July 16, 2009 - Issue 333

Cover Story
Obama Visits Africa’s "Oil Gulf"
By Emira Woods
lackCommentator.com Editorial Board



President Barrack Obama makes his historic visit to Africa.  Born of a Kenyan economist father, Obama will go not to his ancestral lands but to Ghana, Africa’s newest oil State. 

Oil was discovered in Ghana just in 2007.  A wide swath of the Atlantic‘s Western shores, the area stretching from Morocco to Angola is becoming Africa’s “Oil Gulf”.  Oil-producing countries in Africa, including those in the oil-rich Gulf of Guinea, now provide 24% of U.S. oil imports. Africa has outstripped the Middle East as an oil supplier to America. Increasingly, Africa’s oil is being produced offshore.  

Off Ghana’s deep Atlantic shores, the Texas-based, Kosmos Energy already controls the Jubilee Fields, one of the largest oil finds in West Africa in the past decade, which is predicted to hold 1.2 billion barrels of oil.  In May, 2009 Kosmos began to draw bids for shares of its stake in the oil-rich fields.  Global energy players - Chevron Corp, Exxon Mobil, Royal Dutch Shell, China National Offshore Oil Company, and British Petroleum - all with a focused eye on Africa, and a bloodied record on the continent are beginning to circle like vultures.  After all, the deadline for Kosmos Energy Bids has been set for July 17, a week after Obama’s visit to Ghana.

With heightened interest in Africa’s oil, the U.S. has moved to strengthen its military (and naval) presence in Africa’s “Oil Gulf”.  In October 2008, the U.S. Africa Command was officially established.  Transplanting a framework from the Middle East, U.S. military assets would be aimed at securing Africa’s oil, and seeking so-called “terrorists”.  The U.S. Africa Command claims to “help Africans help themselves”.  The Command lists humanitarian missions like dental clinics, building of schools, wells, etc.  What is more opaque is the intent to train and arm proxy militaries that can secure and sustain the ever-present fix for the United States’ addiction to fossil fuels.

Ghanaian human rights and social justice activists are expressing concerns that President Obama’s high profile visit may be a fig leaf for covert plans to further U.S. military expansion in Africa and move the U.S. Africa Command from its current site in Stuttgart to an Africa base.

Ghanaians and other Africans are clamoring for a new direction in U.S. Africa policy, one based in mutual interests and mutual respect.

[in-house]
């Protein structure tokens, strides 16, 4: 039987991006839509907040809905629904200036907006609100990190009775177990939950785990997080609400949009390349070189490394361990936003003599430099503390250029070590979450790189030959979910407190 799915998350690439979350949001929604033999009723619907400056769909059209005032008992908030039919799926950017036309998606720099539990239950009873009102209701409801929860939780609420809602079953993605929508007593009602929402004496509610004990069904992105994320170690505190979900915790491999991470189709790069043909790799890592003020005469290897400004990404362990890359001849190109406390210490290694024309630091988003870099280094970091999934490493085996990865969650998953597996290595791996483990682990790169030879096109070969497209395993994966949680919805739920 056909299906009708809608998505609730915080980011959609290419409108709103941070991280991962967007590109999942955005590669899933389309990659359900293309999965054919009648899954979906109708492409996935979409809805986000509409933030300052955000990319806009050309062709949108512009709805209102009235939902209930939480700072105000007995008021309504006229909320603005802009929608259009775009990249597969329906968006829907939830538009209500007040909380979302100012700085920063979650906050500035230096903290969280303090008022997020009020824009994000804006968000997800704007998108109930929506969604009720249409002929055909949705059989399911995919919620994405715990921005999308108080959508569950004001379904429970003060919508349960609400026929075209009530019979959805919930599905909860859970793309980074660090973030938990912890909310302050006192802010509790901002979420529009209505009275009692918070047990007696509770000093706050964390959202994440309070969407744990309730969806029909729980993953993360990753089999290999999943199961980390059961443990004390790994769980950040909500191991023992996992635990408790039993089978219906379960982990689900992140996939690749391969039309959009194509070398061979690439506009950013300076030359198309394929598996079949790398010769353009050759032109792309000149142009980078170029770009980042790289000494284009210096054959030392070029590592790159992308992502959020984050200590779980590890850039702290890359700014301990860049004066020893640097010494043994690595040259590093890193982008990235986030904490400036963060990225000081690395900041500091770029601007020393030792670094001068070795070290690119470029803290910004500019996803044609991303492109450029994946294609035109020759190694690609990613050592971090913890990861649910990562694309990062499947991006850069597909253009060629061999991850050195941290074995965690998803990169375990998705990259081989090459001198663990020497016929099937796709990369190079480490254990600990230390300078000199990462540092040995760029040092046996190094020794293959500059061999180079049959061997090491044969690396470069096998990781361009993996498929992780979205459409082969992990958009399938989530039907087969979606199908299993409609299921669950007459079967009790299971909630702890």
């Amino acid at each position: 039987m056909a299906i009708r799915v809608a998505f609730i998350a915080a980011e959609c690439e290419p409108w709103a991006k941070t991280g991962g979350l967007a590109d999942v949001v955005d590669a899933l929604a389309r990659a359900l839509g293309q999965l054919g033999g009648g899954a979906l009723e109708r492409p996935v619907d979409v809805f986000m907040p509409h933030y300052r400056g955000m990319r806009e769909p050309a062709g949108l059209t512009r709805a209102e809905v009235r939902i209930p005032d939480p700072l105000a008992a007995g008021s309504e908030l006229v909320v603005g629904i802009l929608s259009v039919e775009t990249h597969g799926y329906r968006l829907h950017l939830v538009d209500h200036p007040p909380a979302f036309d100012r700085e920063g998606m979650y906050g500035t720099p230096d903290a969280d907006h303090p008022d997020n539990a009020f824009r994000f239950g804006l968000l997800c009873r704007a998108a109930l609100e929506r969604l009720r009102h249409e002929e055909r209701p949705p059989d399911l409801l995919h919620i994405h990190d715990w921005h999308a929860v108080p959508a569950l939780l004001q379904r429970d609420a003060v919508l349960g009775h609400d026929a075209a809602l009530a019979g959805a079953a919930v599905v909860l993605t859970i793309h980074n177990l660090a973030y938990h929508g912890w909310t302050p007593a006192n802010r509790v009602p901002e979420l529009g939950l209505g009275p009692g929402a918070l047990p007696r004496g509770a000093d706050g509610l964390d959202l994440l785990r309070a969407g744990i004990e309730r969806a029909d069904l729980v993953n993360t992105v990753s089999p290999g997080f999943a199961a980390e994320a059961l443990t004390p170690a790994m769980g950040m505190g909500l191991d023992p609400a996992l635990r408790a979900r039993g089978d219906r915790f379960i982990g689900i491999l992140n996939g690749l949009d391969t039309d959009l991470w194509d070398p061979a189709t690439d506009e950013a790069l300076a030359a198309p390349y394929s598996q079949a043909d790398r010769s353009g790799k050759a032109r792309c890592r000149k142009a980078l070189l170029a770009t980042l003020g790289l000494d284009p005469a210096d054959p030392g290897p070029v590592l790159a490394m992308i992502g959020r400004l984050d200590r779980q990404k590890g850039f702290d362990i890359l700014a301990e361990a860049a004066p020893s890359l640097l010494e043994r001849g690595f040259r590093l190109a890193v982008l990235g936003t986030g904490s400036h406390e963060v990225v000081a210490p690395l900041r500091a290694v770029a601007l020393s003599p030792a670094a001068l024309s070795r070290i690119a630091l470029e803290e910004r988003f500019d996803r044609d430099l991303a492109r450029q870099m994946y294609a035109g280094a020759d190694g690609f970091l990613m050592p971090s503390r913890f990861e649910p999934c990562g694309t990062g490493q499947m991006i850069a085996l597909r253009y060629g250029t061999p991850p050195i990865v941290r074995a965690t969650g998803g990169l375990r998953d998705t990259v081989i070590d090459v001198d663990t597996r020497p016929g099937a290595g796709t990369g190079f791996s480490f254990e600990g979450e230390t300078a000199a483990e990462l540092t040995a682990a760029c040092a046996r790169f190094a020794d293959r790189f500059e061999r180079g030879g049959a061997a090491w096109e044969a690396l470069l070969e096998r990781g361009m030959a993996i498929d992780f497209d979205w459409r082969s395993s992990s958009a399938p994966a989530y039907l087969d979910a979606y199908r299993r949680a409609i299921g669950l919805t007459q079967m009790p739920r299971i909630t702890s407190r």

Can the Obama administration curb the thrust towards a militarized foreign policy by reversing the advance of AFRICOM and U.S. military expansion in Africa? 

More importantly, can the Obama administration transfer its rhetorical commitment to a green economy into concrete policies that end our addiction to oil?

The long term impact of Obama’s trip to Ghana may well be viewed through the lens of these critical questions.

BlackCommentator Editorial Board member Emira Woods is the co-director of Foreign Policy In Focus at the Institute for Policy Studies in Washington, DC. She was born in Liberia. Ezekiel Pajibo is executive director of the Liberia-Based Center for Democratic Empowerment. Click here to contact Ms. Woods.

Additional Related Reading

In the weeks leading up to President Obama's historic visit to Ghana, a coalition of civil society groups and organizations around the world came together to formulate a collective vision of a new United States engagement with Africa. Please find below a letter detailing this vision that has been sent to President Obama. This letter has been endorsed by 31 leading Africa advocacy organizations as well more than 200 individuals. Click here to read the letter.

Click here to read "What Obama Should Say in Ghana" by Foreign Policy In Focus contributor Charles Abugre is a Ghanaian economist and the policy director of Christian Aid. The views expressed in this article should not be attributed to Christian Aid.

Click here to read "Straight Talk: Revealing the Real U.S.-Africa Policy" by Gerald LeMelle, a contributor to Foreign Policy In Focus and executive director of Africa Action.

Click here to read "Niger Delta Standoff" by Kia Mistilis, a contributor to Foreign Policy In Focus and an independent journalist and photographer based in San Francisco. She has documented places as diverse as New York City and the villages of East Timor.

Click here to read the MEDIA BRIEFING BOOKLET On the occasion of President Barack Obama’s visit to Ghana 7/10/2009.


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